Pinocchio, Pinocchio, Your Nose Seems To Be Growing

We have all heard the playground taunt “Liar, liar pants on fire.” It seems that the accusation, regardless of who made it or to whom it was directed was probably true. We are all experiencing the “Pinocchio Syndrome” each day whether we are children or adults. We are all infected with the habit of lying. In fact, some say it is necessary for our survival or at least necessary to function successfully in our society. Is this the truth or an outrageous accusation? Let’s take a look!

Those of us who have chosen to abandon the old story in favor of Simple Reality have done so, in part, because we had the insight that to remain in a story so overwhelmed with fear no longer made any sense. We found the motivation, the intention, and the commitment to choose another direction for our lives.

In this essay we continue our examination of P-B in hopes of revealing more of the madness that characterizes the dominant, fear-driven narrative that could bring about the collapse of global civilization as we know it. Ironically, the survival strategy that seems to give humanity a sense of “everything will eventually be OK” is one gigantic self-deception—one big lie.

We engage in lying, denial and the keeping of secrets precisely because we want to repress the reality of P-B. Our intuition, gently whispering the truth, is always available to us when we choose to let compassion be the source of our energy that we can access when we want to live an authentic life, one in harmony with our true self.

We deny the truth, and it is pushed below the level of consciousness; we tell ourselves lies about where we are and the truth is pushed further down; and we keep secrets about our behaviors and how they disturb us and the truth sinks deep into the darkness, into the subterranean caverns below our awareness. We then have lost the ability to distinguish between what is true and what is an illusion.

With Simple Reality we are engaged in digging out the truth, mining the one true commodity that has value. When we find the courage to sift through the ore we have brought to the surface of our awareness by selecting response over reaction again and again, we see truth and beauty gleaming amongst the worthless tailings of our emotional reactions. Our meditation becomes a mining technique that allows us to experience “reality as it really is” in the words of Buddha. But that requires us to get to work with our picks and shovels. It requires that we take a courageous look at our own behaviors—all of them!

As we have said, lying is a common human behavior because it is a key aspect of the survival strategy of the false self. According to Leonard Saxe, a psychology professor at BrandeisUniversity, “lying has long been a part of everyday life. We couldn’t get through the day without being deceptive.”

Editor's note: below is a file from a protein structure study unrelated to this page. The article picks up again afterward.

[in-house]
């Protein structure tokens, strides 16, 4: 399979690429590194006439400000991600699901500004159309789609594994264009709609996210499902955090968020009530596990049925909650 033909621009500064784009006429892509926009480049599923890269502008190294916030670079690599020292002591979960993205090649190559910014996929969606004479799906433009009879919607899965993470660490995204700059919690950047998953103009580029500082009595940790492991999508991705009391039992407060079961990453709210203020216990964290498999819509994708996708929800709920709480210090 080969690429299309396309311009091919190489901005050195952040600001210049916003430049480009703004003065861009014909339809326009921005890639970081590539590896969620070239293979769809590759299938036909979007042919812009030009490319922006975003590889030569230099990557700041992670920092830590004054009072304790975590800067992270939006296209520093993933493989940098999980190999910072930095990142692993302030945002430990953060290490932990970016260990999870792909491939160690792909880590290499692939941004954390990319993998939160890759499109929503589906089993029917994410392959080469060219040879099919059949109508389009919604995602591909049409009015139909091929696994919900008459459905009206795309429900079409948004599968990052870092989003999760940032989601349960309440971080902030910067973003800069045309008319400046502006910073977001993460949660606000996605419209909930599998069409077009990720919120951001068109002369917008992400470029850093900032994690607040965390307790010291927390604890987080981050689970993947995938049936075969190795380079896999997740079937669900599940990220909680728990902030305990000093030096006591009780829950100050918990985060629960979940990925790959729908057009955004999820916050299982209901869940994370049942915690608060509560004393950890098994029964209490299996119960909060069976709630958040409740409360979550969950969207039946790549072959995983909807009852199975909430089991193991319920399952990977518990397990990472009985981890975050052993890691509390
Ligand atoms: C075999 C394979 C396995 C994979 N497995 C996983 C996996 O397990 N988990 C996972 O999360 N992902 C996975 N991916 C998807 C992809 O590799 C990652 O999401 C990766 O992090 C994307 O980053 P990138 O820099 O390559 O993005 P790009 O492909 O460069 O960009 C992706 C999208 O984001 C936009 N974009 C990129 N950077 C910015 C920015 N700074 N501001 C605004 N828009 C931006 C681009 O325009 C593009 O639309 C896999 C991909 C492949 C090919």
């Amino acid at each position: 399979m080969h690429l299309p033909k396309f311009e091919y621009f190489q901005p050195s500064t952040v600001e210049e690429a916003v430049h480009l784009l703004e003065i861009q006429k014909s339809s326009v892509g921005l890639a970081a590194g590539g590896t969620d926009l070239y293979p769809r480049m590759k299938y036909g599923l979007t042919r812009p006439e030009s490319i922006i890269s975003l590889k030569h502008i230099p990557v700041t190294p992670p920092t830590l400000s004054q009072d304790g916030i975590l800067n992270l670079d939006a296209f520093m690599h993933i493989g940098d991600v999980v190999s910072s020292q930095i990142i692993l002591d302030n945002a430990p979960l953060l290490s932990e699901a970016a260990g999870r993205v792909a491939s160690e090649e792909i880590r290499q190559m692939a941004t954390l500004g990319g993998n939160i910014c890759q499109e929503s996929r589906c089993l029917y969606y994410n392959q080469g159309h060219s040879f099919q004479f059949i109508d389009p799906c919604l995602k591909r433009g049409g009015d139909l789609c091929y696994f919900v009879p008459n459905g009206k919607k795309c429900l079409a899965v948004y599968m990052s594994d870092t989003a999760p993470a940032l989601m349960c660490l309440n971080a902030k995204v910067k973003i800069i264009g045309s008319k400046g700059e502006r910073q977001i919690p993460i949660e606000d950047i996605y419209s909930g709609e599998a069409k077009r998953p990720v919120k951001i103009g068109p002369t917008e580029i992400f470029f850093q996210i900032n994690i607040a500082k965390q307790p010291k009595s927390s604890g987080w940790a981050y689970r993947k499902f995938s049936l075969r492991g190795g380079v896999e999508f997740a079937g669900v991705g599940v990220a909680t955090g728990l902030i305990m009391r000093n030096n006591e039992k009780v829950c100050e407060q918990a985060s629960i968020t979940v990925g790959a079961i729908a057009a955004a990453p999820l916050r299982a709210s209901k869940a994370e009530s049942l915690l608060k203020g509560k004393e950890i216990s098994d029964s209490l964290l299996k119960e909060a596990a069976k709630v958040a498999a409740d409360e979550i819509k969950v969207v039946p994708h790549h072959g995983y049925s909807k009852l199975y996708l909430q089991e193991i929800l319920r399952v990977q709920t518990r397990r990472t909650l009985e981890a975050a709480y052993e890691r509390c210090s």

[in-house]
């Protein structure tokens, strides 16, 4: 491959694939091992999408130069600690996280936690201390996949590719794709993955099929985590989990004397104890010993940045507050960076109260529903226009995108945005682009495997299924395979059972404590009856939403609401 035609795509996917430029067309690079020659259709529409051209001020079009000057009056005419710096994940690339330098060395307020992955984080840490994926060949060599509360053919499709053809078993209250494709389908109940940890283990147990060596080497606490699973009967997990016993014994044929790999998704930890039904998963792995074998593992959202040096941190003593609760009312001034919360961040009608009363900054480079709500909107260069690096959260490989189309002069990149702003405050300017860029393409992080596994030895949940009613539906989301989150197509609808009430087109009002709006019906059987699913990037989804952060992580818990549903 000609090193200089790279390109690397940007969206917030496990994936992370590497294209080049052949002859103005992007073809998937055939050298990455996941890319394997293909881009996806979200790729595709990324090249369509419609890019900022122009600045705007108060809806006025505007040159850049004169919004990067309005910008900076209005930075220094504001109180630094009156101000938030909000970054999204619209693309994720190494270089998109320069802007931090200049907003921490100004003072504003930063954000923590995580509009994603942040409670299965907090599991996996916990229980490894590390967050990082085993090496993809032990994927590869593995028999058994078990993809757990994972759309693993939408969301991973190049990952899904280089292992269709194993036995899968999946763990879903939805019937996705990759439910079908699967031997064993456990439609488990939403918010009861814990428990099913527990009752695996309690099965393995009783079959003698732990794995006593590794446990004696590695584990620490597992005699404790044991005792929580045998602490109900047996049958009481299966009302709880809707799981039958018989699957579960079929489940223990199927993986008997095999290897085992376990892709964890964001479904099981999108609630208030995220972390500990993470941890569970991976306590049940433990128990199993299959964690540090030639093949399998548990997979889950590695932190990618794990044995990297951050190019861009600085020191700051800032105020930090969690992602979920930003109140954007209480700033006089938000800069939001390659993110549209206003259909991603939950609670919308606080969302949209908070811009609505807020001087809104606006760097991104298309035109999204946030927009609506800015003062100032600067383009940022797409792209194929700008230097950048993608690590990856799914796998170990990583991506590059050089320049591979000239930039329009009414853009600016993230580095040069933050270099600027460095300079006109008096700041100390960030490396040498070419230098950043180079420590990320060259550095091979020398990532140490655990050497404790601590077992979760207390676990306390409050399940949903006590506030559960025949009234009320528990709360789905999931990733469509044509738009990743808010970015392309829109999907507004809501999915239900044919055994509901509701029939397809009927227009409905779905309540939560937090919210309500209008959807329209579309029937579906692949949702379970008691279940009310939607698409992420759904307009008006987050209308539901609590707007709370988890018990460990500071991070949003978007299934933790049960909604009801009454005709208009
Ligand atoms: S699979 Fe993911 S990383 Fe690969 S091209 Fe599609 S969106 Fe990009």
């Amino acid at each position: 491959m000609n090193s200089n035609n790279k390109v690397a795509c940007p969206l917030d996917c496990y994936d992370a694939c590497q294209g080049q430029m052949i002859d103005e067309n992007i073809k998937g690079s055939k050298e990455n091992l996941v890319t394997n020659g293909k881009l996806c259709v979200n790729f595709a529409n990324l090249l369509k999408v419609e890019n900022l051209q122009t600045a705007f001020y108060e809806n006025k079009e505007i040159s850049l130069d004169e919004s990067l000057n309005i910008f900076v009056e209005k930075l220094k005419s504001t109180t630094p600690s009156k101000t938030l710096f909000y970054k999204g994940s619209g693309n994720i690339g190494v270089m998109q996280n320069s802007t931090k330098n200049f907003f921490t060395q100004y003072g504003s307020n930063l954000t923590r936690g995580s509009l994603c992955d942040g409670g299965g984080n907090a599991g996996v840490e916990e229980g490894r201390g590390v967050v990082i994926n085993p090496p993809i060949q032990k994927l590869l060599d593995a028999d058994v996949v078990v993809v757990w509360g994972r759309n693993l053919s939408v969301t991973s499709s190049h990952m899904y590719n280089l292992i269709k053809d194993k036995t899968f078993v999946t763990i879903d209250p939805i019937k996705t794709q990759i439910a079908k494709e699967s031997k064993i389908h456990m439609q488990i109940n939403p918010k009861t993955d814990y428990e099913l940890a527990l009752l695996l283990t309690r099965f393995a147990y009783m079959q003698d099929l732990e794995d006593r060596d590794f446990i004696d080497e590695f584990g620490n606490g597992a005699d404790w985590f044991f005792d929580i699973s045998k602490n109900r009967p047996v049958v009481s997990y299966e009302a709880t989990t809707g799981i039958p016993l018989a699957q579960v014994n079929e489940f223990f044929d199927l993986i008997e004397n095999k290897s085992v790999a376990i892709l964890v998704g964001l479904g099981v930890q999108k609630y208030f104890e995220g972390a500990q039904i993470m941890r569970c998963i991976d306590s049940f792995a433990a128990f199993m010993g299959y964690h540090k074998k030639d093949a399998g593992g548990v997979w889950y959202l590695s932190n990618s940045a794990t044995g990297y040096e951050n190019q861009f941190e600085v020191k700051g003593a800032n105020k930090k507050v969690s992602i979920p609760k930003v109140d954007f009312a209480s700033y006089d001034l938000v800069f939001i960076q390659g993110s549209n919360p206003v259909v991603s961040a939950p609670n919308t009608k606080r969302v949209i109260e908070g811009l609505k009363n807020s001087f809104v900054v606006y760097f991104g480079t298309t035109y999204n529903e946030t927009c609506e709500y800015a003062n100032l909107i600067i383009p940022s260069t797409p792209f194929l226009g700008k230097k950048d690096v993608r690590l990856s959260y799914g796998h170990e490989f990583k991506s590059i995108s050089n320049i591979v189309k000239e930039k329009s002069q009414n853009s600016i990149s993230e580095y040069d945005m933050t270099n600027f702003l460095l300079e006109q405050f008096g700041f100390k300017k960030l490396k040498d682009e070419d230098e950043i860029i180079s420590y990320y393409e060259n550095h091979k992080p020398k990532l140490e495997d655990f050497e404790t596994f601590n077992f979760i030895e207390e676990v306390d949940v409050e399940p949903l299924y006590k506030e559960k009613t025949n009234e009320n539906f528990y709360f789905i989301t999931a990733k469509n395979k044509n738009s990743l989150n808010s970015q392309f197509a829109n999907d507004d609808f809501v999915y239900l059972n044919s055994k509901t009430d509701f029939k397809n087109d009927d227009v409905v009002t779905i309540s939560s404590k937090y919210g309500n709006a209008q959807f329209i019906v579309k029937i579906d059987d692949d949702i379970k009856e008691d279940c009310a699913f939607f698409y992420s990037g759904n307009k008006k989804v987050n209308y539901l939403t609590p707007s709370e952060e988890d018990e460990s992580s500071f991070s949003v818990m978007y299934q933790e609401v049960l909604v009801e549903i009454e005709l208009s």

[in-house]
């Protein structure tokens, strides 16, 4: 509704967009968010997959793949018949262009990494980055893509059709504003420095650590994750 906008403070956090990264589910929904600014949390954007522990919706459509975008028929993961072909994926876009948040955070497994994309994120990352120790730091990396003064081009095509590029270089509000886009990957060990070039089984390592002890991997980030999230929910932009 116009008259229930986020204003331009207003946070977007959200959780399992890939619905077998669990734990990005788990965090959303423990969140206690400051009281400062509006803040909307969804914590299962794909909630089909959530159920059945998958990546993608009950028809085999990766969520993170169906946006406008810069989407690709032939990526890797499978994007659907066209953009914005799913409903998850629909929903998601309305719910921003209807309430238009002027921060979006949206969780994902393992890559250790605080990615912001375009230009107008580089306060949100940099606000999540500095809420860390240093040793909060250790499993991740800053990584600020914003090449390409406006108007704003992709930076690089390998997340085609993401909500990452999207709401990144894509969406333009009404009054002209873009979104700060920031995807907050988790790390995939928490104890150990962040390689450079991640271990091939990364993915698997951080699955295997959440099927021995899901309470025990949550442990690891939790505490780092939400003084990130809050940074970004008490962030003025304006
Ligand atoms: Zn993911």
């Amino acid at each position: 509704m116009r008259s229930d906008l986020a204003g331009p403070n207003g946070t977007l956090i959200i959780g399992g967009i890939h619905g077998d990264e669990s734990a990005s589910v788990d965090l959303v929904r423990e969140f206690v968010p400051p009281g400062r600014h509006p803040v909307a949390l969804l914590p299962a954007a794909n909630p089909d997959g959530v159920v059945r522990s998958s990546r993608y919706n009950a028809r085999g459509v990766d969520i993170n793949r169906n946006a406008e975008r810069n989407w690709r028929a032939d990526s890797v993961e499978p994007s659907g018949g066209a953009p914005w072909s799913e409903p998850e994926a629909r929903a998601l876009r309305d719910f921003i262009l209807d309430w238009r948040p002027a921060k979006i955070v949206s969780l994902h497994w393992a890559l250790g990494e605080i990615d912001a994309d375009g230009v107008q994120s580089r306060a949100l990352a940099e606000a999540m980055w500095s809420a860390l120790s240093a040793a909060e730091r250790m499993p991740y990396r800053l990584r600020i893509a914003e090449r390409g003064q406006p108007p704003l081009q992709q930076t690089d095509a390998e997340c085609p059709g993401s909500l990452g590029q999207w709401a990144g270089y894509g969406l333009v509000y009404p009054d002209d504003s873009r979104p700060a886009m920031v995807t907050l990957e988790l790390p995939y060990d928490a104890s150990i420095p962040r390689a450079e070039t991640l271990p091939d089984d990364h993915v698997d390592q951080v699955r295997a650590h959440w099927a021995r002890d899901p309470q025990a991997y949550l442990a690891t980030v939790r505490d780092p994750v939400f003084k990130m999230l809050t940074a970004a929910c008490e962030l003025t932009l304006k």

In a study involving 147 people who kept a weekly journal, researcher Bella De Paulo, PhD found that: “Both men and women lie in approximately a fifth of their social exchanges lasting ten or more minutes; over the course of a week they deceive about 30% of those with whom they interact one-on-one.” 

Notice how identity figures into the act of lying, especially the sensation energy center concerned with our image, our pseudo-identity, i.e. how we appear to others (or at least how we think we appear to others). Researchers De Paulo and Deborah Kashy, PhD of Texas A&M University found that “frequent liars tend to be manipulative…not to mention overly concerned with the impression they make on others.”  

We have all assumed that lying is bad but remember as part of our survival strategy telling the truth in P-B may be a luxury that we cannot afford. “Researchers cite findings that a certain amount of self-delusion—basically, lying to oneself, is a useful tool to good mental health. For example, in Arthur Miller’s Death of a Salesman and Eugene O’Neill’s The Iceman Cometh, lies are self-sustaining. The heroes become tragic figures when the lies are stripped away.”

A liar is always lavish of oaths.
Pierre Corneille

The French playwright Pierre Corneille (1609-1684) wrote a play called The Liar in 1643 in which the protagonist Dorante is a compulsive liar. “Most importantly for Dorante, telling the truth is awkward and uncomfortable; deception feels like the right thing to do. For Dorante lying has become second nature, addictive and difficult to stop.” 

Lying in the context of P-B has indeed become difficult to stop, probably impossible to stop since we believe it is necessary. The truth is that even “little white lies” deemed harmless or necessary are an outgrowth of P-B. Lies are inevitable when deemed necessary by the beliefs, attitudes and values of the dominant worldview which we all inherit at birth. The only solution is to abandon the old paradigm and start afresh beyond the grasp of the old conditioning. When brought to the surface, truth and beauty will shine forth from within as the only image worth projecting because it will be the true self.

_________________________________________________________________________________ 

References and notes are available for this essay.
For a much more in-depth discussion on Simple Reality, read  Simple Reality: The Key to Serenity and Survival,  by Roy Charles Henry, published in 2011.

This entry was posted in 3 Essays. Bookmark the permalink.

2 Responses to Pinocchio, Pinocchio, Your Nose Seems To Be Growing

Comments are closed.